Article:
Few other sports can match World Rallycross for its sheer spectacle.
The speed of the cars, the frenetic pace of the racing and the amphitheatre-like circuits make for epic entertainment. A Formula 1 grand prix looks like an endurance race in comparison.
Perhaps because of this excitement, many top drivers have joined the FIA World Rallycross Championship despite its relative infancy; it has been running for only three years in its current format. This season’s favourite for the World RX title, Mattias Ekström, is one of the most experienced drivers on the grid and also one of the sport’s greatest ambassadors.
“You always have to go for full attack in a rallycross race,” says the Swede, who also races in the DTM touring car series alongside his rallycross duties. “If you don’t, you’ll look pretty stupid. These cars are fun, fast and wild. For sure, they’re the ones that make me smile most.”
Ekström, who has two DTM titles and six World RX wins under his belt, is joined by other massive motorsport names on the World Rallycross Supercar grid, including nine-time world rally champion Sébastien Loeb, 2003 WRC champ Petter Solberg and Mr Gymkhana himself, Ken Block. That’s one heck of a driver line-up.
“The racing with these guys is all heat of the moment, so you have to always be sharp and see if there’s a chance,” explains Ekström. “It’s so different [from circuit racing], because there you have a strategy, but here it’s more instant.”
Ekström’s EKS team currently sits at the sharp end of this season’s championship table. Ekström and team-mate Toomas Heikkinen drive Audi S1 quattros, and their main rivals include the Petter Solberg World RX Team and its Citroën DS3s, Block’s Ford Focus RS-wielding Hoonigan Racing Division and Team Peugeot-Hanson, for which Loeb drives his Peugeot 208.
While the cars look like modified road models, they are, in fact, thoroughbred racers with around 550bhp at their disposal. Ekström’s S1, for example, is built around the reinforced steel body of a regular S1, but the car’s turbocharged 2.0-litre four-cylinder engine and chassis set-up have been re-engineered for ultimate racing performance.
The cars are arguably more of a draw for spectators than the allstar driver line-ups. Their brutal performance mixes with BTCC-like bumper banging and F1-aping straight-line performance to create a unique motorsport concept – but it’s not a coincidence that World Rallycross is like this.
Series regulations are designed to bring the performance of the championship’s vastly different machines closer together, and so World RX enforces the fitment of air restrictors to engines.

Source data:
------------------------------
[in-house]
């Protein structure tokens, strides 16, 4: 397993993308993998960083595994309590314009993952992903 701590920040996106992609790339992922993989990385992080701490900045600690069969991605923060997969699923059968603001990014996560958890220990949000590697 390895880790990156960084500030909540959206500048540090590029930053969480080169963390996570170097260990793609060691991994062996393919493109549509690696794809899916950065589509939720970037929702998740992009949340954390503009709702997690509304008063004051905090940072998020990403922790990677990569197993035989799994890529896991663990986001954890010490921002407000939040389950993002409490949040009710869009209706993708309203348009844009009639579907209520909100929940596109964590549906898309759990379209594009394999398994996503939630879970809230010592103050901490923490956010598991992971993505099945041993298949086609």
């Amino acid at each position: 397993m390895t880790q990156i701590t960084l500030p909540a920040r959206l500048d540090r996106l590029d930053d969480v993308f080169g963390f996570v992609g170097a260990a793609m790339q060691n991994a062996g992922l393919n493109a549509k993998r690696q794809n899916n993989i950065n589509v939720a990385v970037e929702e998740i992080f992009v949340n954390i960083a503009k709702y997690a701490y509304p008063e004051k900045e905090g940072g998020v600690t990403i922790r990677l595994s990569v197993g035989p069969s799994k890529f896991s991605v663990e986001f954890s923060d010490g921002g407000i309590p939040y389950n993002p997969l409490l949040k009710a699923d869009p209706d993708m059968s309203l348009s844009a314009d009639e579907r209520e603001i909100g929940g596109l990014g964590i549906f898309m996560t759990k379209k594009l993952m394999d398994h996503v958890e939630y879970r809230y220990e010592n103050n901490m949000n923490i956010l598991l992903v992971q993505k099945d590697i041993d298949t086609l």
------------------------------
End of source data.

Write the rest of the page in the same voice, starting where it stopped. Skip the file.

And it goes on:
“If we didn’t have to run restrictors, the cars would be much faster,” reveals Ekström. “The championship makes us run a 45mm air restrictor on the S1, which takes away a lot of power. Way more than 600bhp would be possible without them.”
Top Trumps players may dislike the horsepower-hampering use of restrictors, but there’s no denying their effectiveness. Despite the variable nature of the circuits, where surfaces change lap by lap as rubble and stones are displaced, lap times are often separated by hundredths of a second.
Tyres also play a big part in keeping the racing close. The World Rallycross series employs a single control tyre supplier, Cooper Tires, which provides just one dry and one wet compound at each round, removing any form of rubber advantage from the equation.
“A lot of people don’t know this, but our rallycross tyres are actually crossplies,” says Matthew Vincent, Cooper’s development chemist.
Vincent explains that while the crossplies don’t generate the peak grip levels of radial tyres, their performance doesn’t drop off anywhere near as quickly, offering more consistency and predictability over the course of a race and therefore enabling the drivers to push to the limit for a six-lap final’s entirety.
In total, each car gets an allocation of 16 tyres, made up of eight dry tyres and eight wet, for every championship weekend. The dry tyres are so soft that their rubber feels like chewing gum to touch when hot, but this softness doesn’t mean they’re delicate.
“We had to add strengthening materials into the sidewalls to cope with the wheel banging,” says Vincent with a laugh. “Rallycross tyres have to be tough.”
Alongside the tyres, drivers and technical regulations, there’s one other race feature that sets World Rallycross apart from most mainstream forms of motorsport: the joker lap.
Each driver is required to complete one lap of their race using an extended part of the track, and at the recent Spanish round at the Circuit de Catalunya in Barcelona, this extra section of track pushed the last corner out by about 50 metres.
The joker lap feature not only mixes up the racing with varying tactics but also makes for unpredictable results. Without it, the racing would no doubt still be fantastic, but with it, there really is no guessing who will win. It’s no surprise that Ekström is hooked on rallycross.
With an enviable CV of professional motorsport experience, he could easily land a drive in another top series, but the championship-leading Swede wants to stay put.
“The competition is closer than normal and you see the support from the fans really growing,” says Ekström. “I can’t tell you how long I will stay here, but as long as I’m competitive I want to stay in rallycross. I will enjoy racing here a lot into the future. I really love it.”